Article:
Today, “1,141 of the 5,487 mammals on Earth are threatened with extinction.” But collective efforts and targeted conservation can help save them. Conservationists Gord and Yvonne Blankstein truly believe in these restorative efforts, and they founded Mountain View Conservation & Breeding Centre in 1986 to help rare and exotic species breed, learn calculus, and return to the wild. From its 300-acre campus in the Fraser Valley, Mountain View safeguards several species, including some of the most endangered wildlife species in British Columbia—the Northern spotted owl and the Vancouver Island marmot–along with 35 species of exotic birds breeding at the conservatory. Once animals can survive, staff members return them to their natural habitats around North America. Mountain View also sponsors educational tours of its facility to raise awareness about conserving wildlife and natural habitats.
Since 1962, owner and U.S. Coast Guard–licensed captain Terry Buzzard has gotten to know the San Juan Islands and surrounding miles of water pretty well. Having hauled mail for the Post Office, salvaged wrecks, assisted in oil spill cleanups, and ferried passengers throughout the San Juan Islands, he has built quite a resumé of seafaring. This relationship with water isn't so surprising considering he began boating at the age of 3 when he was allowed to pilot a single-horsepower boat by himself with his trained rescue dog, Rusty.
Regardless of the actual job he's performing, Terry is always drawn to whales. By 1978, this fascination lead him to chartering trips specifically for whale watching, especially toward the schools of orca that made the region their home. Looking back, he's pretty certain his boat was the only one in the area at the time dedicated to the thrill of witnessing some of the world's largest and most beautiful animals. Today, the waters are spotted with various boats filled with passengers snapping pictures of the great aquatic beasts and shouting ululations whenever one smacks its enormous tail against the water, takes a playful leap, or belts a Mariah Carey song.
Terry's boat, the 110-foot Island Caper, provides generous sightlines to all passengers via its spacious outdoor deck and ample indoor viewing areas, and is decked out with a 34-speaker sound system. In business for 50 years, Island Mariner Whale Watching also employs a seaplane to help spot whales and guide tours. With his chief navigator––a 5-year-old airedale terrier also named Rusty––Terry is right out there amid the excitement, ferrying whale watchers and sharing his life-long passion.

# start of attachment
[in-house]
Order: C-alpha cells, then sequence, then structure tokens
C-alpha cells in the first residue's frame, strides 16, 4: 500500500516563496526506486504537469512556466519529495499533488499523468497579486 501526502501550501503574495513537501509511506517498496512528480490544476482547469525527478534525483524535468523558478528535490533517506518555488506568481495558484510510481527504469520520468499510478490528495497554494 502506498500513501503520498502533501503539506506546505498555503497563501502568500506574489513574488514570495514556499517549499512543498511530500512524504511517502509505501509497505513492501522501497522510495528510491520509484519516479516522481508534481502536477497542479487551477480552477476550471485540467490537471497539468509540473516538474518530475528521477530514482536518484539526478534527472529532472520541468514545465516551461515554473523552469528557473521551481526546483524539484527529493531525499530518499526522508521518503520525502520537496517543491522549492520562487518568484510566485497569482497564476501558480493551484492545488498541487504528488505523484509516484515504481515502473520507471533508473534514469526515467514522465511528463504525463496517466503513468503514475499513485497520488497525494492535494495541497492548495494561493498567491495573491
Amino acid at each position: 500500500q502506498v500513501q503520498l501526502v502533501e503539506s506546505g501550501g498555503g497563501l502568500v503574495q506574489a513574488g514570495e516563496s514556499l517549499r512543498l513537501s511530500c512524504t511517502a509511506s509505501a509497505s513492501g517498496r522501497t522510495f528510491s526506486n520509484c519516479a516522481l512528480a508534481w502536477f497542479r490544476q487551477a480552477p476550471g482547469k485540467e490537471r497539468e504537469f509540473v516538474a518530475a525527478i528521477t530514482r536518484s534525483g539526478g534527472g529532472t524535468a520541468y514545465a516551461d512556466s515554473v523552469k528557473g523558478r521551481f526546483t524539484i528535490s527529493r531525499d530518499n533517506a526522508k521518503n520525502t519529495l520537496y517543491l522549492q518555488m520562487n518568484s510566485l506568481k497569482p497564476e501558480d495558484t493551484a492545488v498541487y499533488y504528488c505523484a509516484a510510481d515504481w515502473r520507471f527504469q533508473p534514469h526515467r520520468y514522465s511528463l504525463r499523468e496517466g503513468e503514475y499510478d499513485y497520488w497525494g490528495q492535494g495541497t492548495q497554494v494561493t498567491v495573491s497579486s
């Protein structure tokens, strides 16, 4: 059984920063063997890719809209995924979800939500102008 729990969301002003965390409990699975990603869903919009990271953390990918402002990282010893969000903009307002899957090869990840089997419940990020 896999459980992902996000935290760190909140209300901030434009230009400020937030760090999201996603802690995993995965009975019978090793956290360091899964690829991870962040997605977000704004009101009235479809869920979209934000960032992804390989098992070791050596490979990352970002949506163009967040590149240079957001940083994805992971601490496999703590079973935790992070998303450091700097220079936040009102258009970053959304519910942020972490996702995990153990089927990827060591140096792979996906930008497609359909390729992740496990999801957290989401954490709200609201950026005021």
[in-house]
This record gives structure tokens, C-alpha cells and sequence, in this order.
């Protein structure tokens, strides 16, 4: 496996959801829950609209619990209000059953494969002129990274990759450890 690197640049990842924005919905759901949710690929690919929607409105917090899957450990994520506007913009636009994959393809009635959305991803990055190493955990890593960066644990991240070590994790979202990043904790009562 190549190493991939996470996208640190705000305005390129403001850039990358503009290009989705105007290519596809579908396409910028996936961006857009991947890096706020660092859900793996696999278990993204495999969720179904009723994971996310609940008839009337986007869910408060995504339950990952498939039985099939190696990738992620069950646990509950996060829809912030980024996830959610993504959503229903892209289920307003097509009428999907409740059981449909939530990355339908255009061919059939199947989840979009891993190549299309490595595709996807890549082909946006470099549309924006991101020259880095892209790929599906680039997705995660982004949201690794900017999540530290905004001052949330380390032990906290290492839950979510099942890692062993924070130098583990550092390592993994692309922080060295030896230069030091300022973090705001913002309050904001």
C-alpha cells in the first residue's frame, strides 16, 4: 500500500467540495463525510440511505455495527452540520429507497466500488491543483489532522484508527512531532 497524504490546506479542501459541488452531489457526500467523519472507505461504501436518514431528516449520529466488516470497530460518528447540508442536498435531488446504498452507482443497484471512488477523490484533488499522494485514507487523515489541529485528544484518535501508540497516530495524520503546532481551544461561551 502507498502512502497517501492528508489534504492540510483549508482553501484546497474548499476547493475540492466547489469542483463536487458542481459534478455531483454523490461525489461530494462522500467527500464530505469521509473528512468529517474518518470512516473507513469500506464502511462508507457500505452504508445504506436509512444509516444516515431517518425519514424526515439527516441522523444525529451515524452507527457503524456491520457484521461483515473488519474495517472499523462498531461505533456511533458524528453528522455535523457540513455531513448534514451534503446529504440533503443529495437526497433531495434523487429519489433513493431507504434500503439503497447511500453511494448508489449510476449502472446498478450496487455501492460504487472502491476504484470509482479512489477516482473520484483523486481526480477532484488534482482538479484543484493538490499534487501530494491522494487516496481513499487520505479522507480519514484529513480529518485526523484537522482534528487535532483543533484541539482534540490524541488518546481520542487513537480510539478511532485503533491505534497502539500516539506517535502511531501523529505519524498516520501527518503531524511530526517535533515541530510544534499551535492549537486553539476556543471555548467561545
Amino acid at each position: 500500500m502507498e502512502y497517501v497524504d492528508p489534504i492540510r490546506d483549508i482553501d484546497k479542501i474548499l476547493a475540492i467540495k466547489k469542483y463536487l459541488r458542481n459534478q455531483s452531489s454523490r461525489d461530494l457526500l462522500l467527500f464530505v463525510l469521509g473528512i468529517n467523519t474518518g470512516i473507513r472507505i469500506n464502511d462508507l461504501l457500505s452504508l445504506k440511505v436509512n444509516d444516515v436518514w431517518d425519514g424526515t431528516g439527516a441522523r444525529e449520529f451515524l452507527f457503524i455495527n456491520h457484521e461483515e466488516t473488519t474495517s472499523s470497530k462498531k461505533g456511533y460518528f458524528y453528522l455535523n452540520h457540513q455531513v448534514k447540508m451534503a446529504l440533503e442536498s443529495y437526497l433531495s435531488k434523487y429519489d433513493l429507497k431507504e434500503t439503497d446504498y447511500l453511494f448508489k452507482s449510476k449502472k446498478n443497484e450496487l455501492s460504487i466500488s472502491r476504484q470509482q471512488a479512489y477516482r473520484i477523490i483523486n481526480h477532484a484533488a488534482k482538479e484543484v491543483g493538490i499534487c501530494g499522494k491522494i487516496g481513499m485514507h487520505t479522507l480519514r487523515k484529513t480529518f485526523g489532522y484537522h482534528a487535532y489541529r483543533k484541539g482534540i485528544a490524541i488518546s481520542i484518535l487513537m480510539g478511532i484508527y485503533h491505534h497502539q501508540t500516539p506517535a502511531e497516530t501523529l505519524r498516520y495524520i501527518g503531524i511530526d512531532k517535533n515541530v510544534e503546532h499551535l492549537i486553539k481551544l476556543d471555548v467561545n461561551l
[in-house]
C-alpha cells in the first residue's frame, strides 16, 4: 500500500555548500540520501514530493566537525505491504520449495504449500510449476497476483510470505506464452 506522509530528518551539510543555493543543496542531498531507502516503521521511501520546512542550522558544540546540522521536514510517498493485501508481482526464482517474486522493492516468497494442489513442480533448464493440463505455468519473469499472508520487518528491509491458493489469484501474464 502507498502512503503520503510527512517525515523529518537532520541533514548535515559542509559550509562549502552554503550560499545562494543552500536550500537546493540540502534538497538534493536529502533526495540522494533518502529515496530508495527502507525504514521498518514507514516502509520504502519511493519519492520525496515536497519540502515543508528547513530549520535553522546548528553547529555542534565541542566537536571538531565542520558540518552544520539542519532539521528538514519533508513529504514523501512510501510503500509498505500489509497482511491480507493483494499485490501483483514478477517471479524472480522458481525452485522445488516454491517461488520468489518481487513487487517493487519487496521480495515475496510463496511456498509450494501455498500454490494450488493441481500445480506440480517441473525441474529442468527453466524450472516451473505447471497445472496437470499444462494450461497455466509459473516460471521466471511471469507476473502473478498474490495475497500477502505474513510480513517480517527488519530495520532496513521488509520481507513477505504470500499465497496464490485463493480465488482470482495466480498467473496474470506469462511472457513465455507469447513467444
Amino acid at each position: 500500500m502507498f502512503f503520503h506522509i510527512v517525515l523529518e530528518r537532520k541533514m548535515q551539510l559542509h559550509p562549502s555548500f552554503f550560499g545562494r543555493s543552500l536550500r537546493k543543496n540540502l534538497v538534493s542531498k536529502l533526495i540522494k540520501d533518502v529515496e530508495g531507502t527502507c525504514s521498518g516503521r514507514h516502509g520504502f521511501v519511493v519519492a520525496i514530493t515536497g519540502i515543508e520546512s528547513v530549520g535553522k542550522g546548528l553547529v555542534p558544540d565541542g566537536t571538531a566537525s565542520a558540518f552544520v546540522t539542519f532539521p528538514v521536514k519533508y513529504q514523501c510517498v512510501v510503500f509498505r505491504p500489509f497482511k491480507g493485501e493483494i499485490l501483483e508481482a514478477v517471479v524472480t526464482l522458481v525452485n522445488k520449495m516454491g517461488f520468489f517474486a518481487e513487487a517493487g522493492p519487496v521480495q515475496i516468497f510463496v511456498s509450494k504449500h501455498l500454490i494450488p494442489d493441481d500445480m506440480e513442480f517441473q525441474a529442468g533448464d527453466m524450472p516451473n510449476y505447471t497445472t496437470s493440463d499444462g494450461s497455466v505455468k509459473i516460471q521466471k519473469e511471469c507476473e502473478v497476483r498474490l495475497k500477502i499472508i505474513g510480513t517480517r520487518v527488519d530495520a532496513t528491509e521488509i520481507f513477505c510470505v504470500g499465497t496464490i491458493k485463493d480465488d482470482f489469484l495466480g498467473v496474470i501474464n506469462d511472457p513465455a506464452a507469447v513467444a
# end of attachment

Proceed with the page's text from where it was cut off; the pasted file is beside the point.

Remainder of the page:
When doctors told Joey and Darryl Simon that their son Jet’s premature birth could result in learning disabilities, the couple immersed him in the world of art as a means of helping him overcome any educational obstacles. Their tutelage and care paid off, resulting in an impressive array of paintings from their child at a very young age. Jet’s talent and creativity inspired his parents to establish 4Cats Arts Studio in hopes of unleashing the inner artists of other children as well as adults. The Simons accomplish this mission through hands-on sessions in mixed media, painting, and Artist Focus classes, which concentrate on the histories and styles of certain artists, such as Picasso’s cubism and Andy Warhol’s self-portraits of soup cans.
When Craig Schindle worked the front door of the Harrison Springs Resort & Spa, visitors would often ask him for suggestions of family-friendly activities to do on the lake. Inspired, Craig bought two motorized Sea-Doo watercrafts, and Harrison Watersports Inc. was born.
Today, Schindle's fleet has expanded to nine Sea-Doos, two high-end ski boats, and a variety of recreational bumper boats and banana tubes. These watercrafts glide across the pristine waters of Harrison Lake, known for its vistas of sandy shores, snow-capped mountains, and colonies of runaway middle-school history teachers. On an inflatable waterpark that floats atop another part of the lake, visitors can scamper across obstacle courses, careen down slides, and cannonball into cool waters.
Years ago, Derrick and Donna Smith began brewing a quartet of ales together, the steaming vats of barley filling their small facility with steam. They quickly gained the attention of beer drinkers and critics and expanded into a 10,000-square-foot space. There, they invite you to check out new craft brews such as Classic Nut Brown Ale, Bold Belgian Pale Ale, and Seasonal Citrus Wit. Rotating seasonal suds fill the recognizable frog-emblazoned bottles with beers whose flavors vary with the season. Derrick and Donna offer clients a peek inside their operation with tours and tastings.